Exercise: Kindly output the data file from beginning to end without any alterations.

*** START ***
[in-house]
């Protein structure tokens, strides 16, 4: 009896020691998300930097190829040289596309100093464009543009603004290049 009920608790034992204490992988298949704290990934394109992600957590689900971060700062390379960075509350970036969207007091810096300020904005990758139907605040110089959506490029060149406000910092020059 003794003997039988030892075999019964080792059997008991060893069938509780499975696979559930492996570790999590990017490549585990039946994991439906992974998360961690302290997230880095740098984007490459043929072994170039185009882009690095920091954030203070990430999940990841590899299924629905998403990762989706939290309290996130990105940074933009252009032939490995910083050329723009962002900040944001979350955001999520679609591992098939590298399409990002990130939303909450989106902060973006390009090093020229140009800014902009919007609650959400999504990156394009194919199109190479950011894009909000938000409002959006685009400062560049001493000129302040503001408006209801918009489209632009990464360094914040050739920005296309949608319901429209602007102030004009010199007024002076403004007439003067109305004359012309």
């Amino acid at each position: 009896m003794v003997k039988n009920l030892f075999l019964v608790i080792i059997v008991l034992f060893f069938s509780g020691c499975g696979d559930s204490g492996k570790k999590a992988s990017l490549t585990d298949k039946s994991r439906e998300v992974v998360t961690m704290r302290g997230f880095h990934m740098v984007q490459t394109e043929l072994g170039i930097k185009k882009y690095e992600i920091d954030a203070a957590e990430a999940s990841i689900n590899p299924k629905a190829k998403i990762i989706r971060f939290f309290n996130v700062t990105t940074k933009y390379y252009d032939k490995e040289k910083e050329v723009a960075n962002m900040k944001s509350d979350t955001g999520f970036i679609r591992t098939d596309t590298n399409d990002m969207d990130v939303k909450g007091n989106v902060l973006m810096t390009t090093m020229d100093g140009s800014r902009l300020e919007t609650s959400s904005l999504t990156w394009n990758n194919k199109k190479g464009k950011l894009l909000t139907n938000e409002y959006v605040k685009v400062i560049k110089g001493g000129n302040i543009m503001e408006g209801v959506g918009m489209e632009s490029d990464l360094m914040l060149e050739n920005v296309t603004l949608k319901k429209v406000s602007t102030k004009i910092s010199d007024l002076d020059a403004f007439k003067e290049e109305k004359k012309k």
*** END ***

[in-house]
């Protein structure tokens, strides 16, 4: 009896020691998300930097190829040289596309100093464009543009603004290049 009920608790034992204490992988298949704290990934394109992600957590689900971060700062390379960075509350970036969207007091810096300020904005990758139907605040110089959506490029060149406000910092020059 003794003997039988030892075999019964080792059997008991060893069938509780499975696979559930492996570790999590990017490549585990039946994991439906992974998360961690302290997230880095740098984007490459043929072994170039185009882009690095920091954030203070990430999940990841590899299924629905998403990762989706939290309290996130990105940074933009252009032939490995910083050329723009962002900040944001979350955001999520679609591992098939590298399409990002990130939303909450989106902060973006390009090093020229140009800014902009919007609650959400999504990156394009194919199109190479950011894009909000938000409002959006685009400062560049001493000129302040503001408006209801918009489209632009990464360094914040050739920005296309949608319901429209602007102030004009010199007024002076403004007439003067109305004359012309």
């Amino acid at each position: 009896m003794v003997k039988n009920l030892f075999l019964v608790i080792i059997v008991l034992f060893f069938s509780g020691c499975g696979d559930s204490g492996k570790k999590a992988s990017l490549t585990d298949k039946s994991r439906e998300v992974v998360t961690m704290r302290g997230f880095h990934m740098v984007q490459t394109e043929l072994g170039i930097k185009k882009y690095e992600i920091d954030a203070a957590e990430a999940s990841i689900n590899p299924k629905a190829k998403i990762i989706r971060f939290f309290n996130v700062t990105t940074k933009y390379y252009d032939k490995e040289k910083e050329v723009a960075n962002m900040k944001s509350d979350t955001g999520f970036i679609r591992t098939d596309t590298n399409d990002m969207d990130v939303k909450g007091n989106v902060l973006m810096t390009t090093m020229d100093g140009s800014r902009l300020e919007t609650s959400s904005l999504t990156w394009n990758n194919k199109k190479g464009k950011l894009l909000t139907n938000e409002y959006v605040k685009v400062i560049k110089g001493g000129n302040i543009m503001e408006g209801v959506g918009m489209e632009s490029d990464l360094m914040l060149e050739n920005v296309t603004l949608k319901k429209v406000s602007t102030k004009i910092s010199d007024l002076d020059a403004f007439k003067e290049e109305k004359k012309k």